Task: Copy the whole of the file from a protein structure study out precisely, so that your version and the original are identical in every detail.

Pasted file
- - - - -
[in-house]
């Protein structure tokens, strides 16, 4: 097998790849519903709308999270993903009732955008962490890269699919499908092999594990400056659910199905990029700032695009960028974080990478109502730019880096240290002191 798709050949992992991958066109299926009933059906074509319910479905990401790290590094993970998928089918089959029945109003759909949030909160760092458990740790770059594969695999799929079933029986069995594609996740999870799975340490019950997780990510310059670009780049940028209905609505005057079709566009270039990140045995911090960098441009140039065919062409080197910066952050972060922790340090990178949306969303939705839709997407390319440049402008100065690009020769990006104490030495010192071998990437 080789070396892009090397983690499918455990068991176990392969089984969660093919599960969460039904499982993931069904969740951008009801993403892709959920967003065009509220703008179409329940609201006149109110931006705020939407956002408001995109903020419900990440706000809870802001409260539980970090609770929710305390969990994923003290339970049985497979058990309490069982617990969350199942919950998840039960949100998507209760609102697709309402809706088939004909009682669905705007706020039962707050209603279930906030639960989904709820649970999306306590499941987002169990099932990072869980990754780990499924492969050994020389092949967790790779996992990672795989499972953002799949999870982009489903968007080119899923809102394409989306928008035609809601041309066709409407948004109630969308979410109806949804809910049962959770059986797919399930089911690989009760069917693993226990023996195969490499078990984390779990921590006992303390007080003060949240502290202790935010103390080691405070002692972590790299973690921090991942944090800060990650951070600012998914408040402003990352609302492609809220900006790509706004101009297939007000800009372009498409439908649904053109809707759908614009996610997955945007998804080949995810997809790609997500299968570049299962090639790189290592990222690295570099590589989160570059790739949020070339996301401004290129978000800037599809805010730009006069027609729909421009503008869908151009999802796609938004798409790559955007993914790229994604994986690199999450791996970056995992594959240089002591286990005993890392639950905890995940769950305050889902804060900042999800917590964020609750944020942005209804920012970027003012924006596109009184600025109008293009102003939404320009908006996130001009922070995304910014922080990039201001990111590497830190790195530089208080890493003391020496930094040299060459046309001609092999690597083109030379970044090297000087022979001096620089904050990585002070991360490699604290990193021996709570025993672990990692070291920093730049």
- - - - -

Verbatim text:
[in-house]
């Protein structure tokens, strides 16, 4: 097998790849519903709308999270993903009732955008962490890269699919499908092999594990400056659910199905990029700032695009960028974080990478109502730019880096240290002191 798709050949992992991958066109299926009933059906074509319910479905990401790290590094993970998928089918089959029945109003759909949030909160760092458990740790770059594969695999799929079933029986069995594609996740999870799975340490019950997780990510310059670009780049940028209905609505005057079709566009270039990140045995911090960098441009140039065919062409080197910066952050972060922790340090990178949306969303939705839709997407390319440049402008100065690009020769990006104490030495010192071998990437 080789070396892009090397983690499918455990068991176990392969089984969660093919599960969460039904499982993931069904969740951008009801993403892709959920967003065009509220703008179409329940609201006149109110931006705020939407956002408001995109903020419900990440706000809870802001409260539980970090609770929710305390969990994923003290339970049985497979058990309490069982617990969350199942919950998840039960949100998507209760609102697709309402809706088939004909009682669905705007706020039962707050209603279930906030639960989904709820649970999306306590499941987002169990099932990072869980990754780990499924492969050994020389092949967790790779996992990672795989499972953002799949999870982009489903968007080119899923809102394409989306928008035609809601041309066709409407948004109630969308979410109806949804809910049962959770059986797919399930089911690989009760069917693993226990023996195969490499078990984390779990921590006992303390007080003060949240502290202790935010103390080691405070002692972590790299973690921090991942944090800060990650951070600012998914408040402003990352609302492609809220900006790509706004101009297939007000800009372009498409439908649904053109809707759908614009996610997955945007998804080949995810997809790609997500299968570049299962090639790189290592990222690295570099590589989160570059790739949020070339996301401004290129978000800037599809805010730009006069027609729909421009503008869908151009999802796609938004798409790559955007993914790229994604994986690199999450791996970056995992594959240089002591286990005993890392639950905890995940769950305050889902804060900042999800917590964020609750944020942005209804920012970027003012924006596109009184600025109008293009102003939404320009908006996130001009922070995304910014922080990039201001990111590497830190790195530089208080890493003391020496930094040299060459046309001609092999690597083109030379970044090297000087022979001096620089904050990585002070991360490699604290990193021996709570025993672990990692070291920093730049």